Quit Claim Vs. Warranty Deed
Real estate is transferred by deeds, but there are several types of deeds, including quit claim and warranty deeds. With a quit claim deed, the Michigan property owner transfers his ownership rights, if any, to the new owner but does not promise that he actually has any ownership rights. The spouse giving the deed, called the grantor, is not promising that there are no liens or restrictions against the property, and a title search is not necessary for a quit claim deed. With a warranty deed, the property owner promises, or warrants, that he owns the property without restrictions not listed in the deed. Typically, spouses make divorce-related transfers with a quit claim deed.
At the end of the divorce process, a Michigan court issues a divorce decree listing the terms of the divorce, including how the couple's property is to be divided. The divorcing couple can reach an agreement on how to split their property, which the court includes in the decree, or they can let the judge decide how to divide their assets. Either way, the divorce decree is a legal order with which the spouses must comply. If the decree says one spouse must transfer her rights in the house to the other via quit claim deed, the transferring spouse must follow that order.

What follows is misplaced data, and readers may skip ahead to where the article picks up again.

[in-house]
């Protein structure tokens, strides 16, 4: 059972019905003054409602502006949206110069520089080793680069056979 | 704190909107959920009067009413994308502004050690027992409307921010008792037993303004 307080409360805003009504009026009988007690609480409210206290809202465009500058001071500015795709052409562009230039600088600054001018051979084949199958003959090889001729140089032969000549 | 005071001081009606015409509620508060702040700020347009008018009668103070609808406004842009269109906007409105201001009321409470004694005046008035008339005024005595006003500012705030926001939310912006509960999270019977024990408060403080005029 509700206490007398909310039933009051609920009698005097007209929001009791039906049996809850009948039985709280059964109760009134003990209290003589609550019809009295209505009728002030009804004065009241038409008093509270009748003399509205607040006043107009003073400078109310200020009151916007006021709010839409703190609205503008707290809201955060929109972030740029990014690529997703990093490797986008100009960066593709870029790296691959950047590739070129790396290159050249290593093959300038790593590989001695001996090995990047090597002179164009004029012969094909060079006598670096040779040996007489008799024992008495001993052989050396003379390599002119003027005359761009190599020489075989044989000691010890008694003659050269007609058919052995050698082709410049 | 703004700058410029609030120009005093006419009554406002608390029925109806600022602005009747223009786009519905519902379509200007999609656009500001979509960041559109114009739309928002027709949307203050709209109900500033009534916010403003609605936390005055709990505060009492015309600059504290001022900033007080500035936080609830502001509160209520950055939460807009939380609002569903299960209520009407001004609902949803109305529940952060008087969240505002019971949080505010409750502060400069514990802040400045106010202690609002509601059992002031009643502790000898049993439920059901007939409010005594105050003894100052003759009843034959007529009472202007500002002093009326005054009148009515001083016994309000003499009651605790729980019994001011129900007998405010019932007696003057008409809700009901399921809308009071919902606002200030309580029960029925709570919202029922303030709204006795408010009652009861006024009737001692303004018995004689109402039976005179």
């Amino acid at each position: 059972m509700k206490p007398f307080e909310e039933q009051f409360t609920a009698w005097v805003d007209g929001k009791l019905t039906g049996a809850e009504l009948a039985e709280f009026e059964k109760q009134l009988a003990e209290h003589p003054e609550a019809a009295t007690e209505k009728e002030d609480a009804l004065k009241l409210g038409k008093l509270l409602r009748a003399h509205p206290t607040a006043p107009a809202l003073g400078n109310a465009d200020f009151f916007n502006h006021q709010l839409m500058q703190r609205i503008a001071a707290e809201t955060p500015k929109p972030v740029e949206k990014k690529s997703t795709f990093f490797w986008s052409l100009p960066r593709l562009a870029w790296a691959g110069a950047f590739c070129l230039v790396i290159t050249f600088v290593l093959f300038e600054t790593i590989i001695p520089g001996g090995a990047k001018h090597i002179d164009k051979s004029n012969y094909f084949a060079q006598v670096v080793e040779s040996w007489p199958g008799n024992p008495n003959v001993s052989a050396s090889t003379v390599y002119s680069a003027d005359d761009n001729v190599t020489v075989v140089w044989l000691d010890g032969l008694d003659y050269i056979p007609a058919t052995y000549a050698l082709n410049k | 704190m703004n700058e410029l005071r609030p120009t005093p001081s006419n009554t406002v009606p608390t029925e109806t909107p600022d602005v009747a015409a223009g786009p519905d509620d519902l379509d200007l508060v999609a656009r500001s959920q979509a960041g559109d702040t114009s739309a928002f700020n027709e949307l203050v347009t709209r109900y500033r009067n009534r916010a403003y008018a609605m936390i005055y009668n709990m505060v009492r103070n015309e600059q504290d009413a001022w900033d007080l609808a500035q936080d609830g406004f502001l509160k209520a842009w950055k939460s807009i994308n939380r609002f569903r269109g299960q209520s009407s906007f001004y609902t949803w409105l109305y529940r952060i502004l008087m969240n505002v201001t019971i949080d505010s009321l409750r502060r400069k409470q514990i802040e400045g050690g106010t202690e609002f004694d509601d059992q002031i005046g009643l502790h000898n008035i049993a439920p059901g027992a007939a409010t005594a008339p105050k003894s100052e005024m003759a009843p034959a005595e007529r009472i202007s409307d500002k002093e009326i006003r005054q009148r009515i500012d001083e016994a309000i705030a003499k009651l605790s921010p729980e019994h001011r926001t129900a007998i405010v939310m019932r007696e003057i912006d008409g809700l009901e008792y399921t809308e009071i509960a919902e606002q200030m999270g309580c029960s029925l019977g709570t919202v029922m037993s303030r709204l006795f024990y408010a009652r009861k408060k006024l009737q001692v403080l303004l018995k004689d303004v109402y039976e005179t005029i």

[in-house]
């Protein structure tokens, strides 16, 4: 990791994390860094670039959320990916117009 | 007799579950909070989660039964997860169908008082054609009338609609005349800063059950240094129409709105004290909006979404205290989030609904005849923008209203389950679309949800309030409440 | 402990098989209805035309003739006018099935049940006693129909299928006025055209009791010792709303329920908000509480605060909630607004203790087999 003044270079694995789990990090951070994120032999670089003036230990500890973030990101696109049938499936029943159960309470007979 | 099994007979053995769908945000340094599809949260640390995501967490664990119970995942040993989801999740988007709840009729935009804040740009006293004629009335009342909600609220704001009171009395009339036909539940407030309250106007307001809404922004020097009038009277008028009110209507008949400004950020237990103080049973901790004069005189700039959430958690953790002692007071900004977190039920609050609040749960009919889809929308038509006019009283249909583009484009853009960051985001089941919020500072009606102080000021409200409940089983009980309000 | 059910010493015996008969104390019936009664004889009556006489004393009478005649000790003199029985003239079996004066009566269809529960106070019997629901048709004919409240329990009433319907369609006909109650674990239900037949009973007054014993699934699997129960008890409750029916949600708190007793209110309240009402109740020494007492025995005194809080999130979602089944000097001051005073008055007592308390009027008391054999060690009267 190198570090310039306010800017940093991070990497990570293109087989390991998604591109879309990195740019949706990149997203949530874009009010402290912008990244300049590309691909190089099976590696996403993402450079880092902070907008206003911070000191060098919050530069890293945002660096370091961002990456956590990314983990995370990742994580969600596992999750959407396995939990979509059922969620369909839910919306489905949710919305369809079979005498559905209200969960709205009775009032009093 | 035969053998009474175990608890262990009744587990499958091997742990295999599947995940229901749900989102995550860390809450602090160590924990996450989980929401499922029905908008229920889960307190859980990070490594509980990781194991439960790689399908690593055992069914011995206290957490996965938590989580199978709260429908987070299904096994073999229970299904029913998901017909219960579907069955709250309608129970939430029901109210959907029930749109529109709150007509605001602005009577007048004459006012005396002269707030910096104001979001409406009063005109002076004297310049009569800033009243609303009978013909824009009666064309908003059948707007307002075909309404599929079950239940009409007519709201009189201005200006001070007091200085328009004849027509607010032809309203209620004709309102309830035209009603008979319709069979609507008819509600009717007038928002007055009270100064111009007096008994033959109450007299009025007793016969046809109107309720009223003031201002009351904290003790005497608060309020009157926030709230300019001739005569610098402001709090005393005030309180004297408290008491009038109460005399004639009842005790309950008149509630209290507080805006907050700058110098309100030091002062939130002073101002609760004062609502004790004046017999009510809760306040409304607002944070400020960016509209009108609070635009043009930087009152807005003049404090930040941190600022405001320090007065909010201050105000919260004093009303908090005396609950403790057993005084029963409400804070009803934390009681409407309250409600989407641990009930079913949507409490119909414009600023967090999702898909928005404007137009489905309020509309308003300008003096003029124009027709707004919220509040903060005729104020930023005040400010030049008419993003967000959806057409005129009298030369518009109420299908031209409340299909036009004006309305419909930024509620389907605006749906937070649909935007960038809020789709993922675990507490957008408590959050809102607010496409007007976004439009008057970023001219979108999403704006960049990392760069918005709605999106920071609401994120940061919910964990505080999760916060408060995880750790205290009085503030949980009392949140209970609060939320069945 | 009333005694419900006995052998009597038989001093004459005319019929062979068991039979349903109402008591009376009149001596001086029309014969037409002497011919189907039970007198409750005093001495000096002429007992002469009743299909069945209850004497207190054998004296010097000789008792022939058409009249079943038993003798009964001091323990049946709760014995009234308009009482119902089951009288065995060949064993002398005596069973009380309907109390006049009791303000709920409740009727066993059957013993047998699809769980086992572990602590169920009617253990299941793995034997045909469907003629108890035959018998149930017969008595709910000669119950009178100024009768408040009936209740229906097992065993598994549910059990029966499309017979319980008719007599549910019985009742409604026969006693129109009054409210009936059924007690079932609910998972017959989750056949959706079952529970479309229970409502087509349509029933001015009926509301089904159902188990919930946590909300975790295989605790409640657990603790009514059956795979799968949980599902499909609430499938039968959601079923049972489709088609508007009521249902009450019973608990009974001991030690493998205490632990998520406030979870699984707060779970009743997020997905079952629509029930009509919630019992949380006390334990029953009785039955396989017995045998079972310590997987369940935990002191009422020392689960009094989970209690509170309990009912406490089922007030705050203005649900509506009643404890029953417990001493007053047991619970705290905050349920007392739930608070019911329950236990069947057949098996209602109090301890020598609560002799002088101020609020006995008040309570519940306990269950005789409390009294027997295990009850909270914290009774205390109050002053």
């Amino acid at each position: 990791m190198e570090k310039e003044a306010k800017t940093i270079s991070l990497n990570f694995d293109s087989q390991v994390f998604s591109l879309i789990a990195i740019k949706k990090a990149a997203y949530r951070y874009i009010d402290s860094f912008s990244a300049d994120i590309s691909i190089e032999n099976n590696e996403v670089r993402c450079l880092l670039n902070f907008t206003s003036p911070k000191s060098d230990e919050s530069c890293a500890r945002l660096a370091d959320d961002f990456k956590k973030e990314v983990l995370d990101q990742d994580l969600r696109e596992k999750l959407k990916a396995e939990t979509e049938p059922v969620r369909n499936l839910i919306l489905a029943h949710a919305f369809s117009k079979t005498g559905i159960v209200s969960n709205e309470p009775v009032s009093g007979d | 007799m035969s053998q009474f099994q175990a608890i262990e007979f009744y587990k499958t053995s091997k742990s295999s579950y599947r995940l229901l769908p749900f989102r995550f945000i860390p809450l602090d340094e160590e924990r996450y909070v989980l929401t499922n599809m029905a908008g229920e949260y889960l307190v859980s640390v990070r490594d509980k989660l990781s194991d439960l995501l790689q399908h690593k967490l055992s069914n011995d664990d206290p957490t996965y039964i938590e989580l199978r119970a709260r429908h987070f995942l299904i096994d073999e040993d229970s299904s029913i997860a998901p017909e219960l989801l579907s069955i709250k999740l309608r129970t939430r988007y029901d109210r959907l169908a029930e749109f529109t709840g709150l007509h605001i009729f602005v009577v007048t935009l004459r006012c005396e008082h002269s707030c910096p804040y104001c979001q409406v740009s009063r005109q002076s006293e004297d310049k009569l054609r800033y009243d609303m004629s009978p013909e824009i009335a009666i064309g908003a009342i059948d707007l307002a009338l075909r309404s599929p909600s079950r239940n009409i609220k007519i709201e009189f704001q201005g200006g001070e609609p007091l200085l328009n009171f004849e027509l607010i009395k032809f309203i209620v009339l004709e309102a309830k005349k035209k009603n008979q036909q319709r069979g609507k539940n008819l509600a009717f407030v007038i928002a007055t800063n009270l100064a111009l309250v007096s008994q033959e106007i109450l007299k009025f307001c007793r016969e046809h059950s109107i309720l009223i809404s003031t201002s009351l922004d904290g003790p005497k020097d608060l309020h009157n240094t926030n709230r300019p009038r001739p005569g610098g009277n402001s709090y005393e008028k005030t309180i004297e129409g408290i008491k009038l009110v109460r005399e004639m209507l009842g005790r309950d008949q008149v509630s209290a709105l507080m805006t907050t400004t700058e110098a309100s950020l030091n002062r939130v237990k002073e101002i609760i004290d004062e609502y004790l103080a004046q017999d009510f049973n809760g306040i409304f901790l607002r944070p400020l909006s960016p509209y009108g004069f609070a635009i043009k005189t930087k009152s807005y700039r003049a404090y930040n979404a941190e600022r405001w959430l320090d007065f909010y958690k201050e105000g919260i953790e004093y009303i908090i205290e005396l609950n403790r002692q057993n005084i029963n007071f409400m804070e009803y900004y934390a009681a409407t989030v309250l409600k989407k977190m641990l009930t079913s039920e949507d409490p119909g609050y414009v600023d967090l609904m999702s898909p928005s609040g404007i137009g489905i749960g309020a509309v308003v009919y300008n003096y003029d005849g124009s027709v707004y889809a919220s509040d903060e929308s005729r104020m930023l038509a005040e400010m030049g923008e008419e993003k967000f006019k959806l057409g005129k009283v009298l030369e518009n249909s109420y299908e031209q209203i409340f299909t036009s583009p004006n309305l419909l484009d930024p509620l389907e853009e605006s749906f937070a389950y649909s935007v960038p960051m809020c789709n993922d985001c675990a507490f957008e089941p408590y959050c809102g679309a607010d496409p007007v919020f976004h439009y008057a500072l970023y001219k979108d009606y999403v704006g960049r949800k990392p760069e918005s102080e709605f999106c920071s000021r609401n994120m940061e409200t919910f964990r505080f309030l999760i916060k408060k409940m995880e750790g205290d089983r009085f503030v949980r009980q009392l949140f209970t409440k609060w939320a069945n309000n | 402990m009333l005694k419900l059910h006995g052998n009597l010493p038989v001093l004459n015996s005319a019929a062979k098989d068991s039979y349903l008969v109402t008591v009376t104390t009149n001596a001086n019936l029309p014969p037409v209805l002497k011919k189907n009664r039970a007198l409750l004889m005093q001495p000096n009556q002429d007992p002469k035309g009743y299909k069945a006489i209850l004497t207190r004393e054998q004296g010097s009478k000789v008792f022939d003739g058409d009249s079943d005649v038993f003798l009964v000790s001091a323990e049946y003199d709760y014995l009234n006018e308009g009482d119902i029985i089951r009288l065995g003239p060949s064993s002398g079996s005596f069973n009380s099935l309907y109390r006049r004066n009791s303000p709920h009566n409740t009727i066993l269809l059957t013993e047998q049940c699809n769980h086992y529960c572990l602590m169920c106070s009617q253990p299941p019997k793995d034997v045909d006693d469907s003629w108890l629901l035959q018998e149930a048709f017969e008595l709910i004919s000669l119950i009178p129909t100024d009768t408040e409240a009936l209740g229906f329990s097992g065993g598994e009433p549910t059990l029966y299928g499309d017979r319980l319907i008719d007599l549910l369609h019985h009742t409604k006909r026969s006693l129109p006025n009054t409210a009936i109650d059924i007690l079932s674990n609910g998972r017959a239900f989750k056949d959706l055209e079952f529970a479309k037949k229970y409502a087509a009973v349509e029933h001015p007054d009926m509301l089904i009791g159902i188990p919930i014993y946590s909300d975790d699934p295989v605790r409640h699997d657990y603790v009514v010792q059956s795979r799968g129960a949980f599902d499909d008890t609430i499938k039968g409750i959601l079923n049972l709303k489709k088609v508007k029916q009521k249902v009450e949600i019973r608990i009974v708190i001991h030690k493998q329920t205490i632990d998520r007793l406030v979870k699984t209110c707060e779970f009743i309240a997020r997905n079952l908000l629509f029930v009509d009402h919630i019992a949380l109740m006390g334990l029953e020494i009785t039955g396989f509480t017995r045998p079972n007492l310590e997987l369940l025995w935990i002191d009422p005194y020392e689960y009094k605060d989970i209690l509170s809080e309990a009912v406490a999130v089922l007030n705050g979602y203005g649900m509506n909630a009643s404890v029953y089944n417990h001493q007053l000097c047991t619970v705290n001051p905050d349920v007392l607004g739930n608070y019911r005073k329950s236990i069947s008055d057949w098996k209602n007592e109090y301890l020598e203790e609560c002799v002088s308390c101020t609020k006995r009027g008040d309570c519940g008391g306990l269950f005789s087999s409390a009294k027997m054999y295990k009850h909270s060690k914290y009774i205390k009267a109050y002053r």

Impact on Mortgage
Although a spouse's ownership rights transfer by a quit claim deed, her mortgage obligations do not. A mortgage loan is a separate document and follows a separate process to get one spouse's name off the loan. Thus, when a Michigan spouse transfers her property rights by signing a deed, she does not automatically relieve her obligation to repay the loan. Instead, if the divorce decree allows the transferring spouse to wait, she can sign the quit claim deed when her spouse gets the mortgage placed in his own name. The mortgage documents and quit claim deed can be signed at the same time, often at a mortgage closing.
Creating and Recording a Deed
In Michigan, a quit claim deed identifies the name and address of the transferring spouse as well as the spouse who is keeping the home. It also gives the legal description of the property being transferred, such as the lot number of the home. It must be signed and notarized to be effective. Once the deed is complete, it must be recorded with the Register of Deeds office in the county where the property sits. Recording can be done by mail or in person, and the document cannot be filed until a small registration fee is paid.